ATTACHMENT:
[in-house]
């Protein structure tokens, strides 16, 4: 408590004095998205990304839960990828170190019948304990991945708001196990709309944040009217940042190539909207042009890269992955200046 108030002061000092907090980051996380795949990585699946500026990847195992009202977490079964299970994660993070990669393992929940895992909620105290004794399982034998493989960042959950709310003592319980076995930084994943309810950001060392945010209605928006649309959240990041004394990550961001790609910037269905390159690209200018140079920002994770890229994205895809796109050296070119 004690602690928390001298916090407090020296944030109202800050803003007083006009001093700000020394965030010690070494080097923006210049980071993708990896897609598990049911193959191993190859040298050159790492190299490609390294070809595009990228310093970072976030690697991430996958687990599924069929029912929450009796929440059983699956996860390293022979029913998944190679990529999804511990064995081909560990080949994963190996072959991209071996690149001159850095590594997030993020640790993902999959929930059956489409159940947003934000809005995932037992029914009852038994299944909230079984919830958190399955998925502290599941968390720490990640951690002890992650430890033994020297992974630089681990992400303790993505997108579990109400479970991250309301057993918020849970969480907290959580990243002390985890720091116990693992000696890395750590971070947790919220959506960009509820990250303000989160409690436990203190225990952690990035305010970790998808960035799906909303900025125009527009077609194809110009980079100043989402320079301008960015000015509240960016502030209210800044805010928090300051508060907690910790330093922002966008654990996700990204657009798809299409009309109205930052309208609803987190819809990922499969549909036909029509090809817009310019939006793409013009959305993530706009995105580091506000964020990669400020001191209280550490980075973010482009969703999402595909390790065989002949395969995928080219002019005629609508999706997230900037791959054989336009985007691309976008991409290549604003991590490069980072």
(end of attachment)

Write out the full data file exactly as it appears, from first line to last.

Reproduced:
[in-house]
């Protein structure tokens, strides 16, 4: 408590004095998205990304839960990828170190019948304990991945708001196990709309944040009217940042190539909207042009890269992955200046 108030002061000092907090980051996380795949990585699946500026990847195992009202977490079964299970994660993070990669393992929940895992909620105290004794399982034998493989960042959950709310003592319980076995930084994943309810950001060392945010209605928006649309959240990041004394990550961001790609910037269905390159690209200018140079920002994770890229994205895809796109050296070119 004690602690928390001298916090407090020296944030109202800050803003007083006009001093700000020394965030010690070494080097923006210049980071993708990896897609598990049911193959191993190859040298050159790492190299490609390294070809595009990228310093970072976030690697991430996958687990599924069929029912929450009796929440059983699956996860390293022979029913998944190679990529999804511990064995081909560990080949994963190996072959991209071996690149001159850095590594997030993020640790993902999959929930059956489409159940947003934000809005995932037992029914009852038994299944909230079984919830958190399955998925502290599941968390720490990640951690002890992650430890033994020297992974630089681990992400303790993505997108579990109400479970991250309301057993918020849970969480907290959580990243002390985890720091116990693992000696890395750590971070947790919220959506960009509820990250303000989160409690436990203190225990952690990035305010970790998808960035799906909303900025125009527009077609194809110009980079100043989402320079301008960015000015509240960016502030209210800044805010928090300051508060907690910790330093922002966008654990996700990204657009798809299409009309109205930052309208609803987190819809990922499969549909036909029509090809817009310019939006793409013009959305993530706009995105580091506000964020990669400020001191209280550490980075973010482009969703999402595909390790065989002949395969995928080219002019005629609508999706997230900037791959054989336009985007691309976008991409290549604003991590490069980072």